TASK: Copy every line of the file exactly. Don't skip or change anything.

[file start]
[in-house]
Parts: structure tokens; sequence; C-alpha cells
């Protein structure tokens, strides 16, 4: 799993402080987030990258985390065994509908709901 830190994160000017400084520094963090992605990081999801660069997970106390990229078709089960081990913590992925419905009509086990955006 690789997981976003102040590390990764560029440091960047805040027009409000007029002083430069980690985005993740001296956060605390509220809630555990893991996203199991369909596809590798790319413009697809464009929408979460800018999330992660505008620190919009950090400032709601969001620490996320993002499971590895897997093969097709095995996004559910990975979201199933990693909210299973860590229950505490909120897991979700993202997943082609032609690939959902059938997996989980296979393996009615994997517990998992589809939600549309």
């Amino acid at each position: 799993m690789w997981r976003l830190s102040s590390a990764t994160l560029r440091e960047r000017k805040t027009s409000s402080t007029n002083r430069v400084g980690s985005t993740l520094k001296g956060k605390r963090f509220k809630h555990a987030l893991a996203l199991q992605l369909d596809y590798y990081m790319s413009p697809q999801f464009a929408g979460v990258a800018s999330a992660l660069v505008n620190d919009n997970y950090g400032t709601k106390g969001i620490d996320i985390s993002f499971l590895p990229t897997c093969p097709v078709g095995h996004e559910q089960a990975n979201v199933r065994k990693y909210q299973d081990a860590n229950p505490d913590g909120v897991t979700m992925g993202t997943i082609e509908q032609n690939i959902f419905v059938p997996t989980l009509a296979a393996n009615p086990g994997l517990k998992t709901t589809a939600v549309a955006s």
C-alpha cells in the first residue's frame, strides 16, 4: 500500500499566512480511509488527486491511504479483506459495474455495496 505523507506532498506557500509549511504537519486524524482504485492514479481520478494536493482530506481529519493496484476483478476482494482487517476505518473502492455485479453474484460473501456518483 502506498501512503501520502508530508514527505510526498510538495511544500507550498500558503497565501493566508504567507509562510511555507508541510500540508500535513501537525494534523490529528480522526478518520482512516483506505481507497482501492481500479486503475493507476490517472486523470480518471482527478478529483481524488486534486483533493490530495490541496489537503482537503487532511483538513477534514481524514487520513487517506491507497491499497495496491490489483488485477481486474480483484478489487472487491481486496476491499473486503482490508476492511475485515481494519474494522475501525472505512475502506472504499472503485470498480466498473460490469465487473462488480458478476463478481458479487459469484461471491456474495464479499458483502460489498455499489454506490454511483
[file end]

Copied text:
[in-house]
Parts: structure tokens; sequence; C-alpha cells
């Protein structure tokens, strides 16, 4: 799993402080987030990258985390065994509908709901 830190994160000017400084520094963090992605990081999801660069997970106390990229078709089960081990913590992925419905009509086990955006 690789997981976003102040590390990764560029440091960047805040027009409000007029002083430069980690985005993740001296956060605390509220809630555990893991996203199991369909596809590798790319413009697809464009929408979460800018999330992660505008620190919009950090400032709601969001620490996320993002499971590895897997093969097709095995996004559910990975979201199933990693909210299973860590229950505490909120897991979700993202997943082609032609690939959902059938997996989980296979393996009615994997517990998992589809939600549309």
């Amino acid at each position: 799993m690789w997981r976003l830190s102040s590390a990764t994160l560029r440091e960047r000017k805040t027009s409000s402080t007029n002083r430069v400084g980690s985005t993740l520094k001296g956060k605390r963090f509220k809630h555990a987030l893991a996203l199991q992605l369909d596809y590798y990081m790319s413009p697809q999801f464009a929408g979460v990258a800018s999330a992660l660069v505008n620190d919009n997970y950090g400032t709601k106390g969001i620490d996320i985390s993002f499971l590895p990229t897997c093969p097709v078709g095995h996004e559910q089960a990975n979201v199933r065994k990693y909210q299973d081990a860590n229950p505490d913590g909120v897991t979700m992925g993202t997943i082609e509908q032609n690939i959902f419905v059938p997996t989980l009509a296979a393996n009615p086990g994997l517990k998992t709901t589809a939600v549309a955006s």
C-alpha cells in the first residue's frame, strides 16, 4: 500500500499566512480511509488527486491511504479483506459495474455495496 505523507506532498506557500509549511504537519486524524482504485492514479481520478494536493482530506481529519493496484476483478476482494482487517476505518473502492455485479453474484460473501456518483 502506498501512503501520502508530508514527505510526498510538495511544500507550498500558503497565501493566508504567507509562510511555507508541510500540508500535513501537525494534523490529528480522526478518520482512516483506505481507497482501492481500479486503475493507476490517472486523470480518471482527478478529483481524488486534486483533493490530495490541496489537503482537503487532511483538513477534514481524514487520513487517506491507497491499497495496491490489483488485477481486474480483484478489487472487491481486496476491499473486503482490508476492511475485515481494519474494522475501525472505512475502506472504499472503485470498480466498473460490469465487473462488480458478476463478481458479487459469484461471491456474495464479499458483502460489498455499489454506490454511483